Paravertebral blocks provide surgical anesthesia or postoperative analgesia for procedures involving the thoracic or abdominal wall, mastectomy, ingui-nal or abdominal hernia repair, and more invasive unilateral procedures such as open nephrectomy. Paravertebral blocks usually require individual injections delivered at the various vertebral levels that correspond to the area of body wall to be anes-thetized. For example, a simple mastectomy would require blocks at levels T3–6; for axillary node dis-section, additional injections should be made from C7 through T2. For inguinal hernia repair, blocks should be performed at T10 through L2. Ventral hernias require bilateral injections corresponding to the level of the surgical site. The major com-plication of thoracic injections is pneumothorax, whereas retroperitoneal structures may be at risk with lumbar-level injections. Hypotension sec-ondary to sympathectomy can be observed with multilevel thoracic blocks. Unlike the intercostal approach, long-acting local anesthetic will have a nearly 24-hour duration, and perineural catheterinsertion is a viable option (although local anes-thetic spread from a single catheter to multiple lev-els is variable).
Each spinal nerve emerges from the interverte-bral foramina and divides into two rami: a larger anterior ramus, which innervates the muscles and skin over the anterolateral body wall and limbs, and a smaller posterior ramus, which reflects posteriorly and innervates the skin and muscles of the backand neck (Figure 46–62). The thoracic para-vertebral space is defined posteriorly by thesuperior costotransverse ligament, anterolaterally by the parietal pleura, medially by the vertebrae and the intervertebral foramina, and inferiorly and superi-orly by the heads of the ribs.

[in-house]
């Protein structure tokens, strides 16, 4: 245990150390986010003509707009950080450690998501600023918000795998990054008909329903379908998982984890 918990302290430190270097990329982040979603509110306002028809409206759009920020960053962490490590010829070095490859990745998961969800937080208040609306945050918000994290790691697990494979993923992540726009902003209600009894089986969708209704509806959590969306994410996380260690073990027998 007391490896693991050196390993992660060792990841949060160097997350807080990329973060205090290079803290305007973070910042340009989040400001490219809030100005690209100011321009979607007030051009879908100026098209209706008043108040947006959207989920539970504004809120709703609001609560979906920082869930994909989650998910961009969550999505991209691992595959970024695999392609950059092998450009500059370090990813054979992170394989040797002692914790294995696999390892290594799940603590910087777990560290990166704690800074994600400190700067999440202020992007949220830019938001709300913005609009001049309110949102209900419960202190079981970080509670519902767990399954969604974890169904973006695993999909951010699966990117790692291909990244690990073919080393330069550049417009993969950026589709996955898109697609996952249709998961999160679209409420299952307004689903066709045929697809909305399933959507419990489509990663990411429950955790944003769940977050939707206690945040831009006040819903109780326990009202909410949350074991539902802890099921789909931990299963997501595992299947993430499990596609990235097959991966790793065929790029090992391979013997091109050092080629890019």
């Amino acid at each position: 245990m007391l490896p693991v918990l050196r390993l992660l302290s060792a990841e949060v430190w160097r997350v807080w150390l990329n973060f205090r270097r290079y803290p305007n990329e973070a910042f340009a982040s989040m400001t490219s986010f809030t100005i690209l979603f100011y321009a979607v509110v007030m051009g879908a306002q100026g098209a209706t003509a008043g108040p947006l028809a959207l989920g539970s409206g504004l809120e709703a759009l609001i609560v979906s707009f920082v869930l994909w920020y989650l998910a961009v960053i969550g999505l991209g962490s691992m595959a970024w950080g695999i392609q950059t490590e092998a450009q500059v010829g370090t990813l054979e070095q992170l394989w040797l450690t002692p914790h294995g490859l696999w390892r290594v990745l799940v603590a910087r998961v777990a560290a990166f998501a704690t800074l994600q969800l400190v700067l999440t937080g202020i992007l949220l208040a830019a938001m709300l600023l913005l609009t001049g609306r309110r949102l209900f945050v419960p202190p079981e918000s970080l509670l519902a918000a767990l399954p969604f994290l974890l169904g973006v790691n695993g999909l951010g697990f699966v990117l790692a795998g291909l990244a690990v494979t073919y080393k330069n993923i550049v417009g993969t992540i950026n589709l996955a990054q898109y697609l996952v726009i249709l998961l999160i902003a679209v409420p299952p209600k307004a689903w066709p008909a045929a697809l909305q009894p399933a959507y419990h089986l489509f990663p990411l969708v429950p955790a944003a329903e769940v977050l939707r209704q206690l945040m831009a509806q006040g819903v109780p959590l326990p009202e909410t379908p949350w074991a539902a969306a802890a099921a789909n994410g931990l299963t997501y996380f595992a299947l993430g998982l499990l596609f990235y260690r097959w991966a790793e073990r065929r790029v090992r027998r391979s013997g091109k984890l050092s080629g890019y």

With the patient seated and vertebral column flexed, each spinous process is palpated, counting from the prominent C7 for thoracic blocks, and the iliac crests as a reference for lumbar levels. From the midpoint of the superior aspect of each spinous process, a point 2.5 cm laterally is measured and marked. In the thorax, the target nerve is located lat-eral to the spinous process above it, due to the steep
angulation of thoracic spinous processes (eg, the T4 nerve root is located lateral to the spinous process of T3).
A pediatric Tuohy needle (20 gauge) is inserted at each point and advanced perpendicular to the skin (Figure 46–62). Upon contact with the transverse process, the needle is withdrawn slightly and redi-rected caudally an additional 1 cm (0.5 cm for lum-bar placement). A “pop” or loss of resistance may be felt as the needle passes through the costotransverse ligament. Some practitioners use a loss-of-resistance syringe to guide placement; others prefer use of a nerve stimulator with chest wall motion for the end point. Inject 5 mL of local anesthetic at each level. The difficulty with this technique is that the depth of the transverse process is simply estimated; thus the risk of pneumothorax is relatively high. Using ultrasound to gauge transverse process depth prior to needle insertion theoretically decreases the risk of pneumothorax.
An ultrasound transducer with a curvilinear array is used, with the beam oriented in a parasagittal or transverse plane. The transverse process, head of the rib, costotransverse ligament, and pleura are iden-tified. The paravertebral space may be approached from a caudal-to-cephalad direction (parasagittal) or a lateral-to-medial direction (transverse). It is helpful to visualize the needle in-plane as it passes through the costotransverse ligament and observe a downward displacement of the pleura as local anes-thetic is injected. At each level 5 mL of local anes-thetic is injected.
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